Jesus, the level of ignorance posted on this thread is beyond a joke.

First up... 'glow time', specifically talks about how long synthetic EPO can be detected in the blood after administration.

If the effects of doping only last 48hours than they are a bit pointless.

...

Quote:

Fair enough, it was me that mentioned the g-word, so I stand corrected. That said though, I've been mostly hovering on the fence on this one, as I don't claim to know one way or the other.

Sorry, my comments weren't directed specifically at you, it was just that yours was the last one I read...

posted by Jimmy Ray Will [432 posts]
29th August 2014 - 15:34

3 Likes

litespeed_di2 wrote:
Point 45 of the linked PDF decision rips his argument up and tosses it in the bin. They did look at the values in the sample even though its not admissable under Wada rules and they were still outside the normal ranges.

http://www.ukad.org.uk/anti-doping-rule-violations/download-decision/a/6605

...and Sky still signed him! Mmm, interesting.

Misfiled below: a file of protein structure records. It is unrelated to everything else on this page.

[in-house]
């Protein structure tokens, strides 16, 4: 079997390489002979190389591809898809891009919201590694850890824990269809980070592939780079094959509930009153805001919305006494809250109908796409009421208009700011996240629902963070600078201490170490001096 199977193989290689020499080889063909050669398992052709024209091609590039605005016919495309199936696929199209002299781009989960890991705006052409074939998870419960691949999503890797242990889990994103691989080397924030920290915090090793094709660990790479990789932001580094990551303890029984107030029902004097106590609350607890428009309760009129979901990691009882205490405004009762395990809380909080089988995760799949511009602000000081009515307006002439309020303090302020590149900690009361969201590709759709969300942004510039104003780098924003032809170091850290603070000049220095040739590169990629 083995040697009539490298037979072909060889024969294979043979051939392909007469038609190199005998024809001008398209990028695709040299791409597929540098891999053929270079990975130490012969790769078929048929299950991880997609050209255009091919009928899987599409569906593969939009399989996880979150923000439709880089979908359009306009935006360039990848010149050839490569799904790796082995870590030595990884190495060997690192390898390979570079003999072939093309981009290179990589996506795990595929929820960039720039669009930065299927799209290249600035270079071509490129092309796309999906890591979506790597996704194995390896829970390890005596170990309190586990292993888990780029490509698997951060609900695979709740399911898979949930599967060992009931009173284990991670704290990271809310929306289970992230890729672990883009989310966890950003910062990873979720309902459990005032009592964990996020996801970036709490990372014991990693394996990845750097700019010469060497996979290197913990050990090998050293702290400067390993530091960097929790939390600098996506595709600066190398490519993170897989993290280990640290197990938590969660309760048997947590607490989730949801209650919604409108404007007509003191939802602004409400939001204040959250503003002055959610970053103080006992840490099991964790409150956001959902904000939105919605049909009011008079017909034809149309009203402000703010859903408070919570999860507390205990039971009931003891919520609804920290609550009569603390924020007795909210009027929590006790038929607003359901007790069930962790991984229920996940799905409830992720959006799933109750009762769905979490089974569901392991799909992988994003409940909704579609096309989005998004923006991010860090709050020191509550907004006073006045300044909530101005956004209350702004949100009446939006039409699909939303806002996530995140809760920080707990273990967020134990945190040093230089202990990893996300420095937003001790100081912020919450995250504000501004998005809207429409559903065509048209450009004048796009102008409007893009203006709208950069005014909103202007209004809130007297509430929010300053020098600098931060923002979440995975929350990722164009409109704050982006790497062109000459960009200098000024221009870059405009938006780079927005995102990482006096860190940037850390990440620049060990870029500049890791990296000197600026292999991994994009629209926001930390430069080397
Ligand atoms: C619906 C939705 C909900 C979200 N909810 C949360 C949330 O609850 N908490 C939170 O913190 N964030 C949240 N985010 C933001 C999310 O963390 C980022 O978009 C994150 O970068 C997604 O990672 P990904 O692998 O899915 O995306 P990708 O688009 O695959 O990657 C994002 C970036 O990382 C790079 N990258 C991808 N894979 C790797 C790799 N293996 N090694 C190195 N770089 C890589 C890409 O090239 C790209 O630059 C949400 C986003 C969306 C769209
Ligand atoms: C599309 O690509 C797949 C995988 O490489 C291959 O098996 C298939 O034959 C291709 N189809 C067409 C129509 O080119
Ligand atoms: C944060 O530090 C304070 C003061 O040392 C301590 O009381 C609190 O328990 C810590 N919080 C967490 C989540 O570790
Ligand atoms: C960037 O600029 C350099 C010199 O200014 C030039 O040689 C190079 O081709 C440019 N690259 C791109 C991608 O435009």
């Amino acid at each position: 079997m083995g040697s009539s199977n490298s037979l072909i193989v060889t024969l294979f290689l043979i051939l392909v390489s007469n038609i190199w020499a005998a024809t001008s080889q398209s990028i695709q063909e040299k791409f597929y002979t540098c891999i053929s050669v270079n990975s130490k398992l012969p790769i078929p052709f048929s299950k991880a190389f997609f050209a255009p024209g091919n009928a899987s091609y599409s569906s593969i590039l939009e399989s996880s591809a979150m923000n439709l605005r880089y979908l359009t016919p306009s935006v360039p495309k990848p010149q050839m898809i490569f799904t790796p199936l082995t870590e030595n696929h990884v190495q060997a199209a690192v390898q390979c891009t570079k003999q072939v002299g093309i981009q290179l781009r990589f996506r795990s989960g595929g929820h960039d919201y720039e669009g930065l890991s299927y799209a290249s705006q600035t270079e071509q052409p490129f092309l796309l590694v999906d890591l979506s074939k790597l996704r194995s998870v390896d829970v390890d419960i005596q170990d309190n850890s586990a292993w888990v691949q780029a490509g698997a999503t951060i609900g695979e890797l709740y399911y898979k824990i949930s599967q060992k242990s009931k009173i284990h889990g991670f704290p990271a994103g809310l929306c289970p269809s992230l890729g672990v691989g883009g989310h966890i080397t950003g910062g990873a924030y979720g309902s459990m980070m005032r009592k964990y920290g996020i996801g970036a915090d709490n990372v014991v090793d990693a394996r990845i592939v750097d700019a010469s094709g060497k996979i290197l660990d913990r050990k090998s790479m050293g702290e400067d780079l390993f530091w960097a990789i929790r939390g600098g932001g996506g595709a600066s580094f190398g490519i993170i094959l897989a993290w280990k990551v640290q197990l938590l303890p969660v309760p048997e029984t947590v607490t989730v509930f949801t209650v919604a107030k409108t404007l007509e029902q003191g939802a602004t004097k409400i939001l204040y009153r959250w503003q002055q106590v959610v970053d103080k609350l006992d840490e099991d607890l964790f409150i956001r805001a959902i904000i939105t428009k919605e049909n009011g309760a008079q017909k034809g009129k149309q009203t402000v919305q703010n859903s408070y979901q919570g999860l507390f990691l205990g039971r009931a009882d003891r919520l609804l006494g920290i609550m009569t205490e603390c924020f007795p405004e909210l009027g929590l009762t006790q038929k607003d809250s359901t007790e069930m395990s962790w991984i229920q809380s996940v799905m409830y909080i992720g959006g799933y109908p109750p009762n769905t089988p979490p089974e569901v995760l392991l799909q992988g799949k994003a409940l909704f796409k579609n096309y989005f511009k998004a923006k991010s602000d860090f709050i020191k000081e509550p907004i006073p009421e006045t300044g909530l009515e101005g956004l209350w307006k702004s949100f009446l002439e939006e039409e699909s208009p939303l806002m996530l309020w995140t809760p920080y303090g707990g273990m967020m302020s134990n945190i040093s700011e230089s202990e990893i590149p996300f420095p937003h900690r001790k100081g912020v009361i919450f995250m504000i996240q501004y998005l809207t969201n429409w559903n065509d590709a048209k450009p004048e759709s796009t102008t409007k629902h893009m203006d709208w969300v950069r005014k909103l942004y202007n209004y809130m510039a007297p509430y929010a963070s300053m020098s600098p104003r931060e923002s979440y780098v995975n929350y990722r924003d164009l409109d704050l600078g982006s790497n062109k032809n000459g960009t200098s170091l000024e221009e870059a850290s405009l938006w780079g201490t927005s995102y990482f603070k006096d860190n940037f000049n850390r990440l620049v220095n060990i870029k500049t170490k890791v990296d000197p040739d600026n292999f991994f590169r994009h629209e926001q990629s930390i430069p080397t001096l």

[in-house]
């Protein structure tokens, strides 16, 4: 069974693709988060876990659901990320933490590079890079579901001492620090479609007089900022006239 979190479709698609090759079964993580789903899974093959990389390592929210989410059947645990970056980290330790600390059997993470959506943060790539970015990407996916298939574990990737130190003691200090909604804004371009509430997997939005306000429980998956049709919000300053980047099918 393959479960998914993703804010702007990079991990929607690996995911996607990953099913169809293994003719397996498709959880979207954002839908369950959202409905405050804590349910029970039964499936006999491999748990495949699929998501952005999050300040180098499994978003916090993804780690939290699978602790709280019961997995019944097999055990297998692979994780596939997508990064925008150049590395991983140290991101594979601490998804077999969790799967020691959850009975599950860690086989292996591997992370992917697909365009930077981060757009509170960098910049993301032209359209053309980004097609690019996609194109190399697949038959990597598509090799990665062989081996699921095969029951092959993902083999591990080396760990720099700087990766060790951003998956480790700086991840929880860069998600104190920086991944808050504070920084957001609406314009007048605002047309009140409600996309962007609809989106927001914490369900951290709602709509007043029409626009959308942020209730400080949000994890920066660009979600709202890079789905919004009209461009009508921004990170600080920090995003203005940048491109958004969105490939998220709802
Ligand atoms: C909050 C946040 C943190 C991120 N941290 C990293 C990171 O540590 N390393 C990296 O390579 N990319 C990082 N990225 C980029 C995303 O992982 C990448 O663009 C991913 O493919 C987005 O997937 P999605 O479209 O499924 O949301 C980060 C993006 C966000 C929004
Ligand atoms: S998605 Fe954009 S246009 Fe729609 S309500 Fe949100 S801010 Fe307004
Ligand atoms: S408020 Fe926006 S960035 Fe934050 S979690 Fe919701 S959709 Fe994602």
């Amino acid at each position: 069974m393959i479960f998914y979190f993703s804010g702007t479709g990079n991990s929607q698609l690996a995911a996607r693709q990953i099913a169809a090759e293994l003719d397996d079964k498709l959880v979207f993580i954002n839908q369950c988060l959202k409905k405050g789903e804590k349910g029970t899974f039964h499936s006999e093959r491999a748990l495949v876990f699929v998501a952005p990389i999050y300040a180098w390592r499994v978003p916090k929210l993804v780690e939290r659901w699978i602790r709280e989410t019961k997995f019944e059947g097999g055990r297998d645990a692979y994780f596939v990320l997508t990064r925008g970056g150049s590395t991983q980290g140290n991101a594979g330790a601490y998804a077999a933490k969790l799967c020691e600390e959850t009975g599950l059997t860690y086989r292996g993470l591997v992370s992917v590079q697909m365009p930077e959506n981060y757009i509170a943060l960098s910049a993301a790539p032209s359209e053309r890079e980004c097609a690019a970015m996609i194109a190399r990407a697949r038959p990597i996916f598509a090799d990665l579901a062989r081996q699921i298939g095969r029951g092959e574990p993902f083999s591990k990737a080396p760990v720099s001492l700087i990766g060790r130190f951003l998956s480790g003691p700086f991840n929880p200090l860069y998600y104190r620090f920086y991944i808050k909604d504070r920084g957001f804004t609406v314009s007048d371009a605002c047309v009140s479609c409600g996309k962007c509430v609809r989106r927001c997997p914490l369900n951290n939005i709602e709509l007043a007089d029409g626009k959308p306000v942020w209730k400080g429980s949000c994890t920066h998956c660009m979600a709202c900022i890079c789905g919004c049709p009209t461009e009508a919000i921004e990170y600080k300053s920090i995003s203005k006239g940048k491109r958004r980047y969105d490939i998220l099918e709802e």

posted by daddyELVIS [498 posts]
29th August 2014 - 15:43

8 Likes

daddyELVIS wrote:
litespeed_di2 wrote:
Point 45 of the linked PDF decision rips his argument up and tosses it in the bin. They did look at the values in the sample even though its not admissable under Wada rules and they were still outside the normal ranges.

http://www.ukad.org.uk/anti-doping-rule-violations/download-decision/a/6605

...and Sky still signed him! Mmm, interesting.

You can't tell from one sample from an athlete what is normal. To catch someone the Athlete Biological Passport needs many samples collected over a long time period.

two wheels good; four wheels bad

posted by cat1commuter [1396 posts]
29th August 2014 - 17:36

7 Likes

Jimmy Ray Will wrote:
You can't get normal values in 48hours by false methods or by doping, so if accurate, and representative, it sheds doubts on one or the other of the two test results. Blood returns to normal, but takes a long time to do so... finishing a race won't mean your blood returns to normal.

The second "Sky / Manchester" sample was still abnormal, and the "apparent increase in reticulocyte readings" were probably within experimental error compared to the first. (Paragraph 45 of the published judgement.)

two wheels good; four wheels bad

posted by cat1commuter [1396 posts]
29th August 2014 - 17:42

3 Likes